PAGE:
THE HELP DESK The Help Desk: Top Tips

Struggling with credit card debt?

Unaffordable credit card debt is a heavy burden; here are some tips to lighten the load.

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By Gerri Willis, CNN personal finance editor

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For more information on managing your largest investment, check out Gerri Willis' 'Home Rich,' now in bookstores.

NEW YORK (CNNMoney.com) -- Rising unemployment is pushing strapped U.S. borrowers over the edge, with delinquencies and balances on delinquent credit cards surging -- that's according to an industry report. Here's your step-by-step guide on what to do if you can't afford your credit card payments.

1. Contact your lender

Let's say you've lost your job, or are looking at a steep medical bill, and worried you won't be able to make your credit card payment.

Make sure you call your lender and explain the situation. The sooner you contact them, the more willing they may be to work with you.

More and more credit card companies are willing to negotiate. Realize that they're not being charitable -- they're just trying to get what they can out of you.

So, what can you ask for? If you can make some sort of monthly payment, ask your issuer to lower your rate and possibly waive your fees. Also ask to work out a payment plan.

If the first person you speak with can't help lower your rate or make adjustments to your account, ask to speak with a supervisor. Persistence may be necessary to find the person who can or will help you.

Document all conversations, including the name and title of the person you spoke with, date, time and results.

Go to helpwithmycredit.org -- a Web site operated by credit card companies for more information on dealing with debt issues.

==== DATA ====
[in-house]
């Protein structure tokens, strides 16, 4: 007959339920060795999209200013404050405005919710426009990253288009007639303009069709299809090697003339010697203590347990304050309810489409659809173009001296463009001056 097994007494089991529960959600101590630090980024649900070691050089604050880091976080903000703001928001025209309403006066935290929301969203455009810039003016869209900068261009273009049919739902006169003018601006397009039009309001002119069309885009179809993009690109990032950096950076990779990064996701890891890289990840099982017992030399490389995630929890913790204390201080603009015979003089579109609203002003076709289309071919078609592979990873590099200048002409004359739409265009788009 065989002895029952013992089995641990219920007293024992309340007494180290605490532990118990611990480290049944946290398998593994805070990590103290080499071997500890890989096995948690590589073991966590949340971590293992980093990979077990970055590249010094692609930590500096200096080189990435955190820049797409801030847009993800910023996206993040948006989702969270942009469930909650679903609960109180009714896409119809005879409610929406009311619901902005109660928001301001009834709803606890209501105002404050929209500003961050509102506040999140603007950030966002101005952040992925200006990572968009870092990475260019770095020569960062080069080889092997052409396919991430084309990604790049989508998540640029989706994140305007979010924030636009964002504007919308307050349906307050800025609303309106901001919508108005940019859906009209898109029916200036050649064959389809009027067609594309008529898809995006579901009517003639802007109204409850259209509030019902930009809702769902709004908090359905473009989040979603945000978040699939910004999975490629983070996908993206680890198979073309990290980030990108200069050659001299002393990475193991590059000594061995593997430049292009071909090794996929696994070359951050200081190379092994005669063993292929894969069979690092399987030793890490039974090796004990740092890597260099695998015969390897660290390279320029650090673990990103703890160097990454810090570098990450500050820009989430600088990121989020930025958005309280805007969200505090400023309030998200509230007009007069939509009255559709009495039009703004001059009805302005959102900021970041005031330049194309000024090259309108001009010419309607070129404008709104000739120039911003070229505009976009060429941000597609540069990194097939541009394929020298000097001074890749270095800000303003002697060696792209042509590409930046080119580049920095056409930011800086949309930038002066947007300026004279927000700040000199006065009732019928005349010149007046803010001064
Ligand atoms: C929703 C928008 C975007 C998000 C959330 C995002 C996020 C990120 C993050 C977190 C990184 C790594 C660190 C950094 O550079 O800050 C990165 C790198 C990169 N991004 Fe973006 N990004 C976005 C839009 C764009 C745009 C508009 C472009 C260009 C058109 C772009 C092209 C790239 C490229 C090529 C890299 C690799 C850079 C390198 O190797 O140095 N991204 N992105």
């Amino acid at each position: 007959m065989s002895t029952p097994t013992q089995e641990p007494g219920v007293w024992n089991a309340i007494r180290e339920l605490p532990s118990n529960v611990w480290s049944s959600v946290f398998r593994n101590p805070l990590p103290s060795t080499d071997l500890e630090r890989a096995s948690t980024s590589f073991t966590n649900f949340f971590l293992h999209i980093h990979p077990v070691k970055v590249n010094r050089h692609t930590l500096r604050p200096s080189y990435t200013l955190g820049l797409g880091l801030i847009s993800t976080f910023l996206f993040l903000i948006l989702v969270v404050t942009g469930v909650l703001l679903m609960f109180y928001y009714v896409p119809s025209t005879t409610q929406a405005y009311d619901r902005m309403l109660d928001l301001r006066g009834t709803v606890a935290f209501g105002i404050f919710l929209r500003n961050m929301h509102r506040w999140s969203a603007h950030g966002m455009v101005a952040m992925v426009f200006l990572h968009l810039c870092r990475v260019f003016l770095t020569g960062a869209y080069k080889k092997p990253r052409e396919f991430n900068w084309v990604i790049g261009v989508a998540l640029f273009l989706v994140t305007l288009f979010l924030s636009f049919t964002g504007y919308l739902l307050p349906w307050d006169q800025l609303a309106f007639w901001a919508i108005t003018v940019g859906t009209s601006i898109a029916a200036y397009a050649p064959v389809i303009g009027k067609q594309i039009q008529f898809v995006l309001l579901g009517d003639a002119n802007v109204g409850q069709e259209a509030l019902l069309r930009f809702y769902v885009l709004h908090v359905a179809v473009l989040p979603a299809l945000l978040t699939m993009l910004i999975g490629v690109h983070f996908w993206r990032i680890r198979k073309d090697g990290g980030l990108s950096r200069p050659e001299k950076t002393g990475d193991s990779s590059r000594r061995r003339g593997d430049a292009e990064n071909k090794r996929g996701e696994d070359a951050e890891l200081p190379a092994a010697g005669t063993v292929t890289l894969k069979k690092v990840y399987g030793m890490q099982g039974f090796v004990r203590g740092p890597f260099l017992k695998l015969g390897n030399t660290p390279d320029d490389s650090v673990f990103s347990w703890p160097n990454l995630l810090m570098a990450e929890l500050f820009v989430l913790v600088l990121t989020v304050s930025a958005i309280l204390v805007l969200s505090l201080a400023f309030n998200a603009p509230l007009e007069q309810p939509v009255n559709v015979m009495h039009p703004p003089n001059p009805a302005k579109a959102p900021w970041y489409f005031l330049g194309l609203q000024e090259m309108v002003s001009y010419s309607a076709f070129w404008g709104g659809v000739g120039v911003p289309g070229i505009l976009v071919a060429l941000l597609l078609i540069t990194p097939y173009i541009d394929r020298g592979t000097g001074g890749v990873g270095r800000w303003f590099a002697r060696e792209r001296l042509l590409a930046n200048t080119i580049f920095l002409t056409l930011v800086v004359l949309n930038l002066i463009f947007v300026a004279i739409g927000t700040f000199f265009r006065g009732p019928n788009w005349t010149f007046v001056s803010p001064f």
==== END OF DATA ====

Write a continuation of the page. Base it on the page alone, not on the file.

2. Get your debt forgiven

Increasingly, credit card issuers are accepting dimes, if not pennies, on the dollar as payment in full. But if you're striving to get a debt forgiven, don't expect a sweetheart deal.

Generally you have to meet certain criteria. For example, most cardholders have to be delinquent for at least 90 days and -- usually -- your credit report needs to show that missing payments isn't a common occurrence. But that doesn't mean that once your debt is settled, there are no consequences.

Closing an account due to settlement is bad for your credit score and will affect your score for several years. If the forgiven debt is more than $600, you must pay income taxes on that amount.

If you're looking for guidance on negotiating with your credit card company, go to the National Foundation for Credit Counselors at NFCC.org.

Don't waste your time with third party debt settlement companies. These companies charge you fees for a service you can do yourself -- for free.

3. Prioritize your payments

If you're having trouble making your monthly bills, it's time to prioritize.

First, look at your immediate needs. Pay your mortgage or rent bill, keep making payments to your utility company and keep food on your table.

Then start to think about paying down your credit card balances. Find out which card has the highest interest rate and pay that one off quickly while making modest payments to your other credit cards.

Remember that credit card debt is unsecured debt -- meaning that there's not much that the credit card company can take away from you if you're delinquent. You should always strive to pay off your debts. And stop using your credit cards until you pay off your current balances.

-- CNN's Jen Haley contributed to this article.

Got a financial dilemma? Go to CNNMoney.com/helpdesk to submit questions, read the Help Desk articles and check out new Help Desk videos. And tune in to CNN's Newsroom Tuesdays and Fridays, when Gerri Willis and other experts answer your questions. To top of page

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